Reading an Anthem article on fashion designer Tao Kurihara, I was about to completely revise my post The Myth of a Quiet Launch for 2006, which happened to be the first time I was ever Scobleized (latest Scobleization here).
But then I had a conversation, which catalyzed this post instead. There exists many a fashion designer looking for the big bang launch: wishing Paris Hilton wears their creation (if you're a book designer, you might hope Oprah pitches it) and they'll make their mark, and their sensation will ripple out like waves through the oceanic universe. Yet rare is the fashion designer that considers everyone wearing cookie cutter clothes any utopia.
Talking to two friends, let's just call them designers outside the fashion industry. I could tell that the word fashion connotes what someone else says is "in fashion." What someone else dictates is de rigeur.
To me, fashion is in season. Fashion is wearable art. I don't particularly care if it's regarded as in style - although if I'm really in tune with the collective mythos of the moment, it tends to feel right and fit with the times. A snapshot of one season of the collective consciousness in movement.
Wordplay: Fashion from Old French façon, from Latin factionem (nom. factio) "group of people acting together."
"The function of the fashion industry is to have things be temporal: this season only," she says. He adds tidbits about the fashion industry's consumerism and how it behooves them to crank money each and every spring and fall.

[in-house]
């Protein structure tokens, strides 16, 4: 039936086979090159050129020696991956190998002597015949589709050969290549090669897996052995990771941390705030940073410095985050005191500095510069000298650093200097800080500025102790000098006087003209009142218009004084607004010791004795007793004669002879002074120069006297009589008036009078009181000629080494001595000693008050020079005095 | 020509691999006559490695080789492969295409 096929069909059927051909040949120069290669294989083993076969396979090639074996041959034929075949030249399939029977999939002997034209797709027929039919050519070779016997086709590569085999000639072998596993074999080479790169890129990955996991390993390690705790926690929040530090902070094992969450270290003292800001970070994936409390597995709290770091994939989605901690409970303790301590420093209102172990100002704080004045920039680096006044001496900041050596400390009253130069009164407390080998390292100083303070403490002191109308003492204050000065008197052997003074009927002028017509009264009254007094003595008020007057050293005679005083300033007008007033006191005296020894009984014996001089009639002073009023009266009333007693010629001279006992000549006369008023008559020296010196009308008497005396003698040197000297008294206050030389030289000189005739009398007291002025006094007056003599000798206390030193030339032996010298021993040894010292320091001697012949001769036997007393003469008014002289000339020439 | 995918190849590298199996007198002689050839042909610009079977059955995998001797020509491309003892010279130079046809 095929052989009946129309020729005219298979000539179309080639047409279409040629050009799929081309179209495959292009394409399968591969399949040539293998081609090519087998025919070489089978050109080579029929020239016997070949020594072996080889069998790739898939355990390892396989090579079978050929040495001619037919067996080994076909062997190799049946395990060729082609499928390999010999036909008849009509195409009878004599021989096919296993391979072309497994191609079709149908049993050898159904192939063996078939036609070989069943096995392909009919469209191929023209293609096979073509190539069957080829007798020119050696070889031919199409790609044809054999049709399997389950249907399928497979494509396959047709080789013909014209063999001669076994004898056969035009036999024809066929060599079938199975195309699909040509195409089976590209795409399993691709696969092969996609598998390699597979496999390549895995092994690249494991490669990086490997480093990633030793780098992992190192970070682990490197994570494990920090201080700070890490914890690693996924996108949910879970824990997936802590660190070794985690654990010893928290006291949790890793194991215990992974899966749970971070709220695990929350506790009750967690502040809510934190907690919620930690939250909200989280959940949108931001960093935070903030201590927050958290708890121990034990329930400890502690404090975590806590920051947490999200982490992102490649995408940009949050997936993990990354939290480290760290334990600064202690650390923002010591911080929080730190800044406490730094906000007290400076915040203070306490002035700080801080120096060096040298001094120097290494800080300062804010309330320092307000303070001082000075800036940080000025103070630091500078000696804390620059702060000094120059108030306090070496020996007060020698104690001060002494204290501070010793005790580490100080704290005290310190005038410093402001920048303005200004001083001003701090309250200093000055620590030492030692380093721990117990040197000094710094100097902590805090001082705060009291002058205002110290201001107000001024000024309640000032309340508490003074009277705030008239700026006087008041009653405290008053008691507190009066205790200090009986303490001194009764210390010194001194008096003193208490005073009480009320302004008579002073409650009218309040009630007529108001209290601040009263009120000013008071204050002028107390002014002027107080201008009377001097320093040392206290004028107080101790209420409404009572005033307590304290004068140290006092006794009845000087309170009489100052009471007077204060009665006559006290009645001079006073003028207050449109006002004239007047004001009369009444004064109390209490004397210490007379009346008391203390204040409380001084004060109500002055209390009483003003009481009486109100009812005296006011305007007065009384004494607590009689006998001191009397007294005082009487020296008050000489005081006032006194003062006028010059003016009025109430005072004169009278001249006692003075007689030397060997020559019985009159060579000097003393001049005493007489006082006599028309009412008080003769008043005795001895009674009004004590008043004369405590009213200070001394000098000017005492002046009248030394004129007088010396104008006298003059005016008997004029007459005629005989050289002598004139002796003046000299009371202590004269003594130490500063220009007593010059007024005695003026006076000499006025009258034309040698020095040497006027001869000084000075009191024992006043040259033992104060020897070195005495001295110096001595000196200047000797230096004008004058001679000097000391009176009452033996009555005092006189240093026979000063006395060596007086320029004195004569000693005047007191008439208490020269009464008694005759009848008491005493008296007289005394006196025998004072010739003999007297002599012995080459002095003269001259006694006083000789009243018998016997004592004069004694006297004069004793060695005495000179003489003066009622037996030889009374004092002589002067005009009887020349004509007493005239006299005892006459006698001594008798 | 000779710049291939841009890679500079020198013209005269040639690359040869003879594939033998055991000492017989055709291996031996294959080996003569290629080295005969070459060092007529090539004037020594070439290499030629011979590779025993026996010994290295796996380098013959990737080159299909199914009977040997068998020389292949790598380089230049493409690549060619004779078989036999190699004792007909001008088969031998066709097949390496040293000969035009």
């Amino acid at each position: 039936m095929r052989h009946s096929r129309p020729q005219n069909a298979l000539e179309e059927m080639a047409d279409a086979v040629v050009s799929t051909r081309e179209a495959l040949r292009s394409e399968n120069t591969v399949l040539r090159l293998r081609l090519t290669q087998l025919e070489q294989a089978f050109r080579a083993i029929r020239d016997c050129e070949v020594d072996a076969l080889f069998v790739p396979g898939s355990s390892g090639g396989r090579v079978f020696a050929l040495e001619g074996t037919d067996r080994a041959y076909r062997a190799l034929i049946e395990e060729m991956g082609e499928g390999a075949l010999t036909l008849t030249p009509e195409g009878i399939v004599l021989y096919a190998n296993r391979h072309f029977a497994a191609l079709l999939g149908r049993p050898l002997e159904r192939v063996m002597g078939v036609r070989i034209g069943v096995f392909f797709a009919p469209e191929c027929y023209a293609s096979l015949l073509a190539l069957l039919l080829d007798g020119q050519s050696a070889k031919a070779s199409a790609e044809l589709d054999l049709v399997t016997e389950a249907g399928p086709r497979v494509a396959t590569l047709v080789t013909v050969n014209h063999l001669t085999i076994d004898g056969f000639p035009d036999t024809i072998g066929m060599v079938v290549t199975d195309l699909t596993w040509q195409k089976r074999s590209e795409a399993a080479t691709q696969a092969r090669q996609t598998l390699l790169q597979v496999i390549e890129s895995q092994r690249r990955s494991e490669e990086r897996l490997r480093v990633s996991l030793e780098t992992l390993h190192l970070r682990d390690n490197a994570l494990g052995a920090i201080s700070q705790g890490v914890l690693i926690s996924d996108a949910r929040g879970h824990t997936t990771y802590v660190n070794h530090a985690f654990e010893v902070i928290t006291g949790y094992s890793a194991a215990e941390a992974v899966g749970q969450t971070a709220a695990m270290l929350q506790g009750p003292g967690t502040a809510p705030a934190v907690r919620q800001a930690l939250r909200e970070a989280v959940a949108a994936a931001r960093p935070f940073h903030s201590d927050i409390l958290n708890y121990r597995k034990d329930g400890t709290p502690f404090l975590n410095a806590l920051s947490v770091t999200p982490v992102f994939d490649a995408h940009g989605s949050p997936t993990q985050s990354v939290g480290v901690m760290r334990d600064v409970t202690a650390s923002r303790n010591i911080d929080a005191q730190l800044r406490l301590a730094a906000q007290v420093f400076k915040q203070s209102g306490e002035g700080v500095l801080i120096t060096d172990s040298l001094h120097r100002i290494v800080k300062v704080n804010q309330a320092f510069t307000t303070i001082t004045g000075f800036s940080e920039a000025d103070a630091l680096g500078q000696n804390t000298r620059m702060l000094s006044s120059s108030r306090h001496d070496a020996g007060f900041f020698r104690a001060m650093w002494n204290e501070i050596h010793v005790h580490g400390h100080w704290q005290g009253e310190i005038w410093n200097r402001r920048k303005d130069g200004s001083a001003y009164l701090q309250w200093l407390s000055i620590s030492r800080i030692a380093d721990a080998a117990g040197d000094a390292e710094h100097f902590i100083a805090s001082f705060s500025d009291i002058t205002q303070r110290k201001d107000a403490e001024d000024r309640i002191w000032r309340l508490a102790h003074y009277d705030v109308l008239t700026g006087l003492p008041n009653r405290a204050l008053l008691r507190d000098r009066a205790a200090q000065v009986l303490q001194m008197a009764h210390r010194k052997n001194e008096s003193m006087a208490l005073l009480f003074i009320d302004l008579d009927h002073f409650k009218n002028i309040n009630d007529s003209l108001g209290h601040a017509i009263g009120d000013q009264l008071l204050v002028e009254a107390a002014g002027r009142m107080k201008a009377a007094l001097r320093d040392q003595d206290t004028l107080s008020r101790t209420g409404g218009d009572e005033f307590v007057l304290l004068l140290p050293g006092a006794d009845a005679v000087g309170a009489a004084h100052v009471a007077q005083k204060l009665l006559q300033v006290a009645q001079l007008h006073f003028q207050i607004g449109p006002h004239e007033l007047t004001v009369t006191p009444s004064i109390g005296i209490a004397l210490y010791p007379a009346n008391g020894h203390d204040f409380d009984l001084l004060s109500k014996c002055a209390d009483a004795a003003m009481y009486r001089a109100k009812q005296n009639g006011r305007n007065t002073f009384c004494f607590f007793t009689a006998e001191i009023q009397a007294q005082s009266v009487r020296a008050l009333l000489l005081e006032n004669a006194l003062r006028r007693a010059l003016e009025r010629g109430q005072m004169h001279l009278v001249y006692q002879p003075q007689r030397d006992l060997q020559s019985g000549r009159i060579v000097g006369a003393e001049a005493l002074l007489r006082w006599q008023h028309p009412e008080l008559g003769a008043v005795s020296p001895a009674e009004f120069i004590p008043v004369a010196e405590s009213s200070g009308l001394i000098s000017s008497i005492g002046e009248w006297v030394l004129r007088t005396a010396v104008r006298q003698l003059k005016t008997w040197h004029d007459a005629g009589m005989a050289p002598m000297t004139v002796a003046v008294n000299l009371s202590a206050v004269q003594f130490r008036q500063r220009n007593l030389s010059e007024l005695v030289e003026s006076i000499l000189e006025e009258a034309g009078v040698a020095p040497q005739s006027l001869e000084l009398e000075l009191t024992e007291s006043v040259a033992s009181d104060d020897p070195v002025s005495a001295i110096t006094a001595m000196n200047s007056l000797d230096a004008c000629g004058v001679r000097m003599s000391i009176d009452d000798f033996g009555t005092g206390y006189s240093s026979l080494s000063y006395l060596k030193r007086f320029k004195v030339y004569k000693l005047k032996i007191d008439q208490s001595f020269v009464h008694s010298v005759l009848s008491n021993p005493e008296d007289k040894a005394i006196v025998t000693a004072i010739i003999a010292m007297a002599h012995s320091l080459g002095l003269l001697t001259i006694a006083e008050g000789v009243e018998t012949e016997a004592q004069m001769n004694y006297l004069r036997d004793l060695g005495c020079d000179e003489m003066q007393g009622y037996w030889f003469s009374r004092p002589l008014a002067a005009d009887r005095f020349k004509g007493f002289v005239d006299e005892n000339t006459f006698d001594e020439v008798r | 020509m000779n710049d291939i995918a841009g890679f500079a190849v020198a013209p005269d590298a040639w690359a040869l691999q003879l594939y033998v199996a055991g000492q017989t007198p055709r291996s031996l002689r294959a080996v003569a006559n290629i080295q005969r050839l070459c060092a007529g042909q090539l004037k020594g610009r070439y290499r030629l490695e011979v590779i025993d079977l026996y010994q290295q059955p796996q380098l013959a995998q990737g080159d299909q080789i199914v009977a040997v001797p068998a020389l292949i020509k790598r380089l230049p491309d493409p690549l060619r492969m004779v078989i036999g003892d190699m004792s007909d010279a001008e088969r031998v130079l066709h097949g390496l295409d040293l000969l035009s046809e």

"I like design because it is the intersection of function and beauty. Design lasts," she says.
I've come to realize I prefer my food and my clothes to be extremely temporal.
Flowers are the enlightenment of plants, Eckhart Tolle begins in his latest book. They have no utilitarian purpose. They simply are. Beauty. In May, I watched the roses in the garden bud, blossom and begin to wither; in June, the magnolia blossoms; in July, the agapanthus. Each time I was absorbed in the cycle of their life as I'd stroll past them. As one flower decayed, just then another species would be coming into their own.
I like temporal, it reminds me of life and not to take it for granted. I like ephemeral. On this green and blue sphere, I know of only one thing that lasts - flux. I know of only one thing that lasts - that which is timeless, deathless, unconditioned. Whenever an artist tells me: "that's original, one of a kind, and I never repeat my work," it's like music to my ears.